Other Names
Found In
Weed Potential

Right plant wrong place. We are currently updating this section. Please note that a plant may be invasive in one area but may not in your area so it’s worth checking.

Conservation Status
IUCN Red List of Threatened Plants Status :
Related Plants
Latin NameCommon NameEdibility RatingMedicinal Rating
Cycas circinalisSago Palm, Queen sago, Fern Palm, Queen Sago Palm21


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Readers comment
Mike.   Tue Jul 18 2006
Dear Sir, I grow C.Revoluta in my garden and it's frost hardy. Winter 2005 saw tempratures down to minus 10c and C.Revoluta came through it all well. Mike.

Mikes Exotics and Hardy Plants A weblog for growers of exotic plants and hardy, exotic looking plants.

RAJKUMAR   Sun Feb 11 2007


Morne Fouche   Mon Jan 8 2007

Blue Forest Specie listing of all africa cycads

Ashraf Al Shafaki   Thu Mar 6 2008
Cycas is a very expensive plant. One of the reasons for its high price could be its slow growth rate. Price depends on stem height. In Egypt, 25 cm tall costs $120, 50 cm tall for $200, 1 m tall for $750, 1.5 m tall for $1200. From the above prices, you can see how expensive cycus is. I wonder how prices might vary in other countries.

حلم المزرعة This is my Arabic blog about growing plants.

MD. ZAVED KAWSER   Wed May 7 2008
I am pleased to inform you that, we have a Cycad-Cycas Revolta "Sago Plam" plant at our residential garden in West Bengal, India from last Seven years. The same plant has been produced a lot of buds from her storm every year but presently she has been produced thousand nos of fruits/seeds from the middle of the storm. The size of the fruits/seeds are small oval type ball/tumer, before one week colour of the same was cream but now it converted to light green. We were surprised for the same and discussed with a Prof. of Botany, Dr. Ambarish Mukherjee of Burdwan University, West Bengal, India who has been researched with the cycas revolta "Sago Palm" plants. We came to know from Dr. Ambarish Mukherjee that, the case is very rare and it is the first time in his life to seen. He also said that, it is very usefull for the research for the medicine of the Cancer (Comotheropy) because the presence of comoros into the fruits/seeds. Now, we are very much interested to know the details of the same and uses & preservation of the fruits/seeds and also the value of the Fruits/Seeds. If any person will be interested for the research with the same then, we will sale/donate the fruits/seeds of the plant. My contact details are mentioned below: MD. ZAVE KAWSER, Sr.Engineer (O & M), Powerlinks Transmission Limited, C/o: Powergrid Corporation of India Ltd., Vidyut Nagar, Satellite Township, Siliguri-734015, Dist.: Jalpaiguri, West Bengal, India. E-mail id: zaved_kawser@rediffmail.com Contact No: +91-9474517440. Thanks/Regards, Zaved Kawser.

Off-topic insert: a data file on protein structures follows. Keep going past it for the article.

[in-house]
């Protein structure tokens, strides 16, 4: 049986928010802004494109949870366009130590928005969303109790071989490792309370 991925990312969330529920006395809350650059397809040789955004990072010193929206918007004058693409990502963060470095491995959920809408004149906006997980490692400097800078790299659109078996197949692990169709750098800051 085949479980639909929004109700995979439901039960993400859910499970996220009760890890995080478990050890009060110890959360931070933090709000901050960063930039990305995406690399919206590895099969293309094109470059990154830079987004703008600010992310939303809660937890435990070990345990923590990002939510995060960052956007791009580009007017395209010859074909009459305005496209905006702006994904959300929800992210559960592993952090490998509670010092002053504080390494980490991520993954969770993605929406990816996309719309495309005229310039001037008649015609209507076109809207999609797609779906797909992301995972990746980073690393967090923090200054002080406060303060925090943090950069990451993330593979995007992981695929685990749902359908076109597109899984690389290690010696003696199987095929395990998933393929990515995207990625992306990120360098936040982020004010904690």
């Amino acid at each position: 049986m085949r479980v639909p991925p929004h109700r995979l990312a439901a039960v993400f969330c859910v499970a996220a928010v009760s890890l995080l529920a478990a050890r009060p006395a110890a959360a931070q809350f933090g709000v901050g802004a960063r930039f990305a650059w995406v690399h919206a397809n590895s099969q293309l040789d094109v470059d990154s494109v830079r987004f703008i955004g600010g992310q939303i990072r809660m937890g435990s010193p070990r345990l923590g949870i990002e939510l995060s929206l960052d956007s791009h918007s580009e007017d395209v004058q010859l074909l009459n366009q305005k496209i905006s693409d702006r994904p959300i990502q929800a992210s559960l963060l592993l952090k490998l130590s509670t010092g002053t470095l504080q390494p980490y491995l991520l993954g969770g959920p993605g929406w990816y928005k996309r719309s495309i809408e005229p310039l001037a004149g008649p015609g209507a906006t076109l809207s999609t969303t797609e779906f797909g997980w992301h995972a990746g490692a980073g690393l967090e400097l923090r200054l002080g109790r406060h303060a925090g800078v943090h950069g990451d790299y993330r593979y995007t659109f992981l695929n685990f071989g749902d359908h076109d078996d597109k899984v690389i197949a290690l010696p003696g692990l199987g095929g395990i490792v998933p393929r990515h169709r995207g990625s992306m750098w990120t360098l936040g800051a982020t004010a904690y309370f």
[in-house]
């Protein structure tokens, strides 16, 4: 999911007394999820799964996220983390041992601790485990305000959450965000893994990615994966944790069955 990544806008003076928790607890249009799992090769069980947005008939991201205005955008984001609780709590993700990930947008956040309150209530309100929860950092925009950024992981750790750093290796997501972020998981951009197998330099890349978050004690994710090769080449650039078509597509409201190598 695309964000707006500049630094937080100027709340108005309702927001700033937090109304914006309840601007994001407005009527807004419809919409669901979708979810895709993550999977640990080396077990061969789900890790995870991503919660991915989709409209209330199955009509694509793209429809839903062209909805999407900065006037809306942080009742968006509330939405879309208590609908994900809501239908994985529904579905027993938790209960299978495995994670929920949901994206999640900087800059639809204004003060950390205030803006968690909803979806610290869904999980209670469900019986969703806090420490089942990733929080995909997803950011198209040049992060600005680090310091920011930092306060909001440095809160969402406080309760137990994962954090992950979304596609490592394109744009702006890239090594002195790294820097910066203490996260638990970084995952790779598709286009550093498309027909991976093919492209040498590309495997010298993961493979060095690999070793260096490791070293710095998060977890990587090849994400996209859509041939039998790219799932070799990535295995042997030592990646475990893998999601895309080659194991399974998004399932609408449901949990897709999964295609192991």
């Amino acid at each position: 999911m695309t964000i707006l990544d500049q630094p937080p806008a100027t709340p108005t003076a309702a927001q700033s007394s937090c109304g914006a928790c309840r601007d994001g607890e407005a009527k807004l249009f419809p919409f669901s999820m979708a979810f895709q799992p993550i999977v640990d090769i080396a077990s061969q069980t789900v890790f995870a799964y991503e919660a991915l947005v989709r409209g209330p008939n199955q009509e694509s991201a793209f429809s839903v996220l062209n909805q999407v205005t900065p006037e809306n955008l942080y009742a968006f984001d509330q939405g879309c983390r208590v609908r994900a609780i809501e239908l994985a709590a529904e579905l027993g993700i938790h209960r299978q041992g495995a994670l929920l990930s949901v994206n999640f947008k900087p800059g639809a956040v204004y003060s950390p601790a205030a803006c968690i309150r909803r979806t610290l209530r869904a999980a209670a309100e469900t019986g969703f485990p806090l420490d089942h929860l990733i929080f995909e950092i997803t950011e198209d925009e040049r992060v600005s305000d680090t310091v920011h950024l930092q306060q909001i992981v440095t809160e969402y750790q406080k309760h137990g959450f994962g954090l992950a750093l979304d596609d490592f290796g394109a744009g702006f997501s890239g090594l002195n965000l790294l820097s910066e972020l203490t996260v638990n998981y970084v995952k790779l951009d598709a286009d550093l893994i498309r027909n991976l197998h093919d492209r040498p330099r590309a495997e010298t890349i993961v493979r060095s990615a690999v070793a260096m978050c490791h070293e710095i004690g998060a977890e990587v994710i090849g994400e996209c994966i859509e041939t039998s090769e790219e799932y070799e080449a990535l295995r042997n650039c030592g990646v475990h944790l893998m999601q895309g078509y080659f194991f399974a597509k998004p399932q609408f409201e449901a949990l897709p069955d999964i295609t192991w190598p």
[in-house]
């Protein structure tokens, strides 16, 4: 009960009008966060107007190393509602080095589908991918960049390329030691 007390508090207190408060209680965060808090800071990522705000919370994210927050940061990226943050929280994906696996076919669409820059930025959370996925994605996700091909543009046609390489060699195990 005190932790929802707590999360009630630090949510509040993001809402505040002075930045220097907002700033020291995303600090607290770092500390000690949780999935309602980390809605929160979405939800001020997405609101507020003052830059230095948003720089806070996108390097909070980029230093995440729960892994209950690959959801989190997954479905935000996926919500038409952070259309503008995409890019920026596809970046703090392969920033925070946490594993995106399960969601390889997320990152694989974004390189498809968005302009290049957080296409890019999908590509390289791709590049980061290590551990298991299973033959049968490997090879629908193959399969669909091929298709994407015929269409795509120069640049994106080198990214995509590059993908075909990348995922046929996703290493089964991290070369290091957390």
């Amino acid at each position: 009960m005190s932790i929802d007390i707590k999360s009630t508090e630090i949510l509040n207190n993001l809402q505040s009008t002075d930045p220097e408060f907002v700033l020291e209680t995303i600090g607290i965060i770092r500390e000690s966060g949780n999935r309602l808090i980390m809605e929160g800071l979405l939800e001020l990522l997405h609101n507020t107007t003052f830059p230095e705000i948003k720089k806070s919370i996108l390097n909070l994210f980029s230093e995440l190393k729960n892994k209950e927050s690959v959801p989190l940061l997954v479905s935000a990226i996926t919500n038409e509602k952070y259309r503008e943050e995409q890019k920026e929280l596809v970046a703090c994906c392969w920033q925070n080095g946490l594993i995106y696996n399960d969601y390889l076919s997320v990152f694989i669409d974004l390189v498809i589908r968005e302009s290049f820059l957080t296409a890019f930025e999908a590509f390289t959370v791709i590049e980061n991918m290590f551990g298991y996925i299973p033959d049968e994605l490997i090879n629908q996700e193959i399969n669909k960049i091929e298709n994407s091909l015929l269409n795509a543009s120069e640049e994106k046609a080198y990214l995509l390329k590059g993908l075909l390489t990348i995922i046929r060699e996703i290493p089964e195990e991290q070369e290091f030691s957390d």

Nursery of the Cycad Cycas revolta Fruits/Seeds of the Cycad-Cycas Revolta "Sago Palm" Plant

   Sun Oct 5 2008
bahut bekar hai tumhaari report
Steve Field   Mon Jan 5 2009
My Cycas seems to be 'dying', the leaves have browned, new shoots recently grew then once opened also browned and shrivelled. Can i cut all the shoots/leaves back and 'start again' or am i going to do more harm than good. I believe the plant is not that old and only stands about 1 metre high. Any advise that i can get would be gratefully received. [IMG]http://i235.photobucket.com/albums/ee263/muppetnyr/notyetsorted038.jpg[/IMG] [IMG]http://i235.photobucket.com/albums/ee263/muppetnyr/notyetsorted039.jpg[/IMG] [IMG]http://i235.photobucket.com/albums/ee263/muppetnyr/notyetsorted040.jpg[/IMG] Any advice can be sent to leest@blueyonder.co.uk
Edmund   Sun Jun 7 2009
Wow, these are beautiful plants, but my neighbor claims it could poison his dog. He said his og goes into my yard and it could get poisoned just by eating the leaves? What can I do about this situation? Are they really that poisonous?
david   Sun Jun 7 2009
They are potentially fatal to humans and pets, from what I can gather elsewhere on the net it is the seeds that are the most poisonous part and they are appealing to pets, but the leaves also have some poison see en.wikipedia.org/wiki/Cycas_revoluta